The National Human Rights Commission (CNDH) presented to the Senate the 2015 National Prison Supervision Diagnosis, which notes that the best rated prison is the “Dr. Guillermo Colín Sánchez” Model Prison, located in the State of Mexico, which scored 8.50 points in the document. The worst rated prison was the Bahía de Banderas municipal public jail, located in Nayarit, which scored 3.79 points.
The CNDH visited 130 Social Readaptation Centers (Ceresos) during 2015, where major deficiencies were detected. Among those with the highest incidence are problems with the classification of those accused and those sentenced, overcrowding, and a lack of job activities and training for prisoners. Other major shortcomings faced by prisons are the lack of security and custody personnel and the prevention and resolution of violent incidents such as brawls, injuries, escapes, homicides and riots.
The majority of Ceresos visited do not have programs for addiction prevention and voluntary detoxification, and deficiencies in material and hygiene conditions in bedrooms, kitchens and dining areas.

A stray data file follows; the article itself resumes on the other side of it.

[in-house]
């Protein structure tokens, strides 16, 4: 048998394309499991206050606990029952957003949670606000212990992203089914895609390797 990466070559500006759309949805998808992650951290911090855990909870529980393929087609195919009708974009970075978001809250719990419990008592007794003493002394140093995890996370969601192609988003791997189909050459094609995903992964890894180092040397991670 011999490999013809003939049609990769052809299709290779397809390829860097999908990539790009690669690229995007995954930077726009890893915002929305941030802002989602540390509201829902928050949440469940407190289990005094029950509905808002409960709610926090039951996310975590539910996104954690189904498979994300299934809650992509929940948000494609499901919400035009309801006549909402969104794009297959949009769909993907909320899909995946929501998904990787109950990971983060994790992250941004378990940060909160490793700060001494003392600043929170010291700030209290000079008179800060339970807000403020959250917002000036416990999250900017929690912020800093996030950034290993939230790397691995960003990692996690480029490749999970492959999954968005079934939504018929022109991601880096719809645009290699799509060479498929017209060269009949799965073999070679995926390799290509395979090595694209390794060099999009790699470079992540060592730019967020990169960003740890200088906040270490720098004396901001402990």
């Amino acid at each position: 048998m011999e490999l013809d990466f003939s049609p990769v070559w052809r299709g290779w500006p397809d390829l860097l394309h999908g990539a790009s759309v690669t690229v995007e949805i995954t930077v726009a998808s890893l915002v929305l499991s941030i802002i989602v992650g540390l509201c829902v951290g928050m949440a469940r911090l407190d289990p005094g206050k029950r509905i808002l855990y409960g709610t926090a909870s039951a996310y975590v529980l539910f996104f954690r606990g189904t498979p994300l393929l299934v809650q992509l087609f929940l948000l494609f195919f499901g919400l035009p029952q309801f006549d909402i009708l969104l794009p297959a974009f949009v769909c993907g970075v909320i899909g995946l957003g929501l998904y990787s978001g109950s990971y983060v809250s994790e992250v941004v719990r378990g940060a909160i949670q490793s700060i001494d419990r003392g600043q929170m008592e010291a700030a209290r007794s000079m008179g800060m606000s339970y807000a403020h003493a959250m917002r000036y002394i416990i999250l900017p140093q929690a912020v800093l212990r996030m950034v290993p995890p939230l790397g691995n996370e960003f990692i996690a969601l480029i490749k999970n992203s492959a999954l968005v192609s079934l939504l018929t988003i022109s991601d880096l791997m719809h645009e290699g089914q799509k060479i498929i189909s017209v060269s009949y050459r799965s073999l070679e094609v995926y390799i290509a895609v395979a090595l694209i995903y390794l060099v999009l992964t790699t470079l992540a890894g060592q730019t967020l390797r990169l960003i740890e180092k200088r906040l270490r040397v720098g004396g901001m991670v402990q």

Overcrowding is a constant problem, and it creates health and safety issues for the inmates, as well as a lack of educational, labor and sport activities for all. Some prisons were found to house 30 inmates in rooms designed for four people.
According to the report, the best rated prisons are located in the state of Guanajuato, scoring an average of 8.02 points, followed by those of Aguascalientes, with 7.75 points and those of Baja California, which scored an average of 7.42 points.
The worst rated prisons are located in the state of Nayarit, scoring an average of 4.11 points, followed by those of Quintana Roo, with 4.43 points and those of Guerrero, with 4.99 points on average.